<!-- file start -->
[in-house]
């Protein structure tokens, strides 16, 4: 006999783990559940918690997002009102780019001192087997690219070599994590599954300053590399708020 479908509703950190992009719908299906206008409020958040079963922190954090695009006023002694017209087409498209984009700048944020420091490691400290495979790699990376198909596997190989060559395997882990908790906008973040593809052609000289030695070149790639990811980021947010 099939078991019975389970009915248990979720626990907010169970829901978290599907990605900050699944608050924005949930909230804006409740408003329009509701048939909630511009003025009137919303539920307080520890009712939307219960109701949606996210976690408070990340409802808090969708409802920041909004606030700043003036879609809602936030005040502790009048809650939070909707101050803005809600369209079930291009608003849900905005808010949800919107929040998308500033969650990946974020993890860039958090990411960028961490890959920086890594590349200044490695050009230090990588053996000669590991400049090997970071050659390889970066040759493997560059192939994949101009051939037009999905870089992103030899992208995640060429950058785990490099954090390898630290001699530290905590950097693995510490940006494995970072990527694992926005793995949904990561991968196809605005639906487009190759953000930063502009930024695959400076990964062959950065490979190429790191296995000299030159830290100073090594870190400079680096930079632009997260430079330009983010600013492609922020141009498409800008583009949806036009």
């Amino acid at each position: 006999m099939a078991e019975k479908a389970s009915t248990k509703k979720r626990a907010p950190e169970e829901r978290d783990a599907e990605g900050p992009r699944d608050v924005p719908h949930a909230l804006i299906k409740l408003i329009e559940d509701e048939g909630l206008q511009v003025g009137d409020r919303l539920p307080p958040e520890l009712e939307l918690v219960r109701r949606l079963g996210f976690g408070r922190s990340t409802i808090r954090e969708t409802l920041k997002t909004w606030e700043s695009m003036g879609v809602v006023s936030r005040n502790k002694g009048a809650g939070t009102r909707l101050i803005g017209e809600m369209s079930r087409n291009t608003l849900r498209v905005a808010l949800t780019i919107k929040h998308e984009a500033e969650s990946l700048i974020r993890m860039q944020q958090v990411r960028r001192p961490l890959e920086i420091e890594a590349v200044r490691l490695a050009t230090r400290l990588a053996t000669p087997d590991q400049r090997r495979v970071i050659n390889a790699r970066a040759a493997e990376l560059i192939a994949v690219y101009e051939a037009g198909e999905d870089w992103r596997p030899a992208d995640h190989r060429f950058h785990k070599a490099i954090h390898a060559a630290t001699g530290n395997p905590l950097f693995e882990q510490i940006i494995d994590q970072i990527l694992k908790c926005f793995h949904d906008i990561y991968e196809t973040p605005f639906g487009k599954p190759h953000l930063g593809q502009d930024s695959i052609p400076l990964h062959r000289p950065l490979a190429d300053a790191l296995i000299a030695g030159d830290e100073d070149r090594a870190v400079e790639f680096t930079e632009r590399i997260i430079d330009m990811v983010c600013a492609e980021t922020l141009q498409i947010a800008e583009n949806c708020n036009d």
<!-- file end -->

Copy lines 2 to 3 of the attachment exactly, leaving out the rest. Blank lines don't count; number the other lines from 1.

């Protein structure tokens, strides 16, 4: 006999783990559940918690997002009102780019001192087997690219070599994590599954300053590399708020 479908509703950190992009719908299906206008409020958040079963922190954090695009006023002694017209087409498209984009700048944020420091490691400290495979790699990376198909596997190989060559395997882990908790906008973040593809052609000289030695070149790639990811980021947010 099939078991019975389970009915248990979720626990907010169970829901978290599907990605900050699944608050924005949930909230804006409740408003329009509701048939909630511009003025009137919303539920307080520890009712939307219960109701949606996210976690408070990340409802808090969708409802920041909004606030700043003036879609809602936030005040502790009048809650939070909707101050803005809600369209079930291009608003849900905005808010949800919107929040998308500033969650990946974020993890860039958090990411960028961490890959920086890594590349200044490695050009230090990588053996000669590991400049090997970071050659390889970066040759493997560059192939994949101009051939037009999905870089992103030899992208995640060429950058785990490099954090390898630290001699530290905590950097693995510490940006494995970072990527694992926005793995949904990561991968196809605005639906487009190759953000930063502009930024695959400076990964062959950065490979190429790191296995000299030159830290100073090594870190400079680096930079632009997260430079330009983010600013492609922020141009498409800008583009949806036009």
């Amino acid at each position: 006999m099939a078991e019975k479908a389970s009915t248990k509703k979720r626990a907010p950190e169970e829901r978290d783990a599907e990605g900050p992009r699944d608050v924005p719908h949930a909230l804006i299906k409740l408003i329009e559940d509701e048939g909630l206008q511009v003025g009137d409020r919303l539920p307080p958040e520890l009712e939307l918690v219960r109701r949606l079963g996210f976690g408070r922190s990340t409802i808090r954090e969708t409802l920041k997002t909004w606030e700043s695009m003036g879609v809602v006023s936030r005040n502790k002694g009048a809650g939070t009102r909707l101050i803005g017209e809600m369209s079930r087409n291009t608003l849900r498209v905005a808010l949800t780019i919107k929040h998308e984009a500033e969650s990946l700048i974020r993890m860039q944020q958090v990411r960028r001192p961490l890959e920086i420091e890594a590349v200044r490691l490695a050009t230090r400290l990588a053996t000669p087997d590991q400049r090997r495979v970071i050659n390889a790699r970066a040759a493997e990376l560059i192939a994949v690219y101009e051939a037009g198909e999905d870089w992103r596997p030899a992208d995640h190989r060429f950058h785990k070599a490099i954090h390898a060559a630290t001699g530290n395997p905590l950097f693995e882990q510490i940006i494995d994590q970072i990527l694992k908790c926005f793995h949904d906008i990561y991968e196809t973040p605005f639906g487009k599954p190759h953000l930063g593809q502009d930024s695959i052609p400076l990964h062959r000289p950065l490979a190429d300053a790191l296995i000299a030695g030159d830290e100073d070149r090594a870190v400079e790639f680096t930079e632009r590399i997260i430079d330009m990811v983010c600013a492609e980021t922020l141009q498409i947010a800008e583009n949806c708020n036009d």